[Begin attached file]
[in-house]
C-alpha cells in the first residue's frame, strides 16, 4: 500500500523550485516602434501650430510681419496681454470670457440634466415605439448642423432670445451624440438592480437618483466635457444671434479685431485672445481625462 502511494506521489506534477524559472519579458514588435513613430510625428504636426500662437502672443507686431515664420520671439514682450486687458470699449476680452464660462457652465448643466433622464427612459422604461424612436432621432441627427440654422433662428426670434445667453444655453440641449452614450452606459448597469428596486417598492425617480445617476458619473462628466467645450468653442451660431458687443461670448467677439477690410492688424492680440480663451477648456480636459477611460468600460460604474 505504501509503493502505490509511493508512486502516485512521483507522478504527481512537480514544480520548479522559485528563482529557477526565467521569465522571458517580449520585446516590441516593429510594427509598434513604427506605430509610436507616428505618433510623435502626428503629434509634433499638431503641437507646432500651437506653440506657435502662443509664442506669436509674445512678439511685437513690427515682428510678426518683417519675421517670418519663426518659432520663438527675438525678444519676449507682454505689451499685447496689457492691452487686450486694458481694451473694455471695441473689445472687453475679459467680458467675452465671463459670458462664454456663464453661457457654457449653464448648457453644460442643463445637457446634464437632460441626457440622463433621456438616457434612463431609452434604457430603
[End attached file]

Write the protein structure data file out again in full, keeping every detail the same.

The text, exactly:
[in-house]
C-alpha cells in the first residue's frame, strides 16, 4: 500500500523550485516602434501650430510681419496681454470670457440634466415605439448642423432670445451624440438592480437618483466635457444671434479685431485672445481625462 502511494506521489506534477524559472519579458514588435513613430510625428504636426500662437502672443507686431515664420520671439514682450486687458470699449476680452464660462457652465448643466433622464427612459422604461424612436432621432441627427440654422433662428426670434445667453444655453440641449452614450452606459448597469428596486417598492425617480445617476458619473462628466467645450468653442451660431458687443461670448467677439477690410492688424492680440480663451477648456480636459477611460468600460460604474 505504501509503493502505490509511493508512486502516485512521483507522478504527481512537480514544480520548479522559485528563482529557477526565467521569465522571458517580449520585446516590441516593429510594427509598434513604427506605430509610436507616428505618433510623435502626428503629434509634433499638431503641437507646432500651437506653440506657435502662443509664442506669436509674445512678439511685437513690427515682428510678426518683417519675421517670418519663426518659432520663438527675438525678444519676449507682454505689451499685447496689457492691452487686450486694458481694451473694455471695441473689445472687453475679459467680458467675452465671463459670458462664454456663464453661457457654457449653464448648457453644460442643463445637457446634464437632460441626457440622463433621456438616457434612463431609452434604457430603